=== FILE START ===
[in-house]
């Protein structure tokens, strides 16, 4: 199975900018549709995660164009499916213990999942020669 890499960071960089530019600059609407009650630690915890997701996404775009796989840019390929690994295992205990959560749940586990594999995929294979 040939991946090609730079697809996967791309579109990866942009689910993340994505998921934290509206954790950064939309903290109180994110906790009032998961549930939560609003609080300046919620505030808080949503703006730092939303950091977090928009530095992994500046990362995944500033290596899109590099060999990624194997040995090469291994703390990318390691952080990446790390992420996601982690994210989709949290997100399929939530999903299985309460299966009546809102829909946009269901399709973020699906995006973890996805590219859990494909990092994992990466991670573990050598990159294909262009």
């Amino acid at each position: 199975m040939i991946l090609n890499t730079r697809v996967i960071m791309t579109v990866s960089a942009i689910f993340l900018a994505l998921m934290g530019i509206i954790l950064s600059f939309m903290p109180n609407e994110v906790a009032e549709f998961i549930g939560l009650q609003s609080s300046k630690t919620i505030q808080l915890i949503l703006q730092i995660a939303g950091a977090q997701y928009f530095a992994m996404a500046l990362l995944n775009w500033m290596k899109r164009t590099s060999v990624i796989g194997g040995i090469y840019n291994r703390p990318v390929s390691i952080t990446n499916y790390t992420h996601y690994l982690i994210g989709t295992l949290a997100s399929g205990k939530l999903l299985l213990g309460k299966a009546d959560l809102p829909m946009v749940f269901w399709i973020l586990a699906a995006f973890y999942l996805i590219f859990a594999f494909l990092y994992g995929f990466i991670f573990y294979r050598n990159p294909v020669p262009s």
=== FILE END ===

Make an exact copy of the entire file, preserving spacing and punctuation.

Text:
[in-house]
């Protein structure tokens, strides 16, 4: 199975900018549709995660164009499916213990999942020669 890499960071960089530019600059609407009650630690915890997701996404775009796989840019390929690994295992205990959560749940586990594999995929294979 040939991946090609730079697809996967791309579109990866942009689910993340994505998921934290509206954790950064939309903290109180994110906790009032998961549930939560609003609080300046919620505030808080949503703006730092939303950091977090928009530095992994500046990362995944500033290596899109590099060999990624194997040995090469291994703390990318390691952080990446790390992420996601982690994210989709949290997100399929939530999903299985309460299966009546809102829909946009269901399709973020699906995006973890996805590219859990494909990092994992990466991670573990050598990159294909262009």
């Amino acid at each position: 199975m040939i991946l090609n890499t730079r697809v996967i960071m791309t579109v990866s960089a942009i689910f993340l900018a994505l998921m934290g530019i509206i954790l950064s600059f939309m903290p109180n609407e994110v906790a009032e549709f998961i549930g939560l009650q609003s609080s300046k630690t919620i505030q808080l915890i949503l703006q730092i995660a939303g950091a977090q997701y928009f530095a992994m996404a500046l990362l995944n775009w500033m290596k899109r164009t590099s060999v990624i796989g194997g040995i090469y840019n291994r703390p990318v390929s390691i952080t990446n499916y790390t992420h996601y690994l982690i994210g989709t295992l949290a997100s399929g205990k939530l999903l299985l213990g309460k299966a009546d959560l809102p829909m946009v749940f269901w399709i973020l586990a699906a995006f973890y999942l996805i590219f859990a594999f494909l990092y994992g995929f990466i991670f573990y294979r050598n990159p294909v020669p262009s």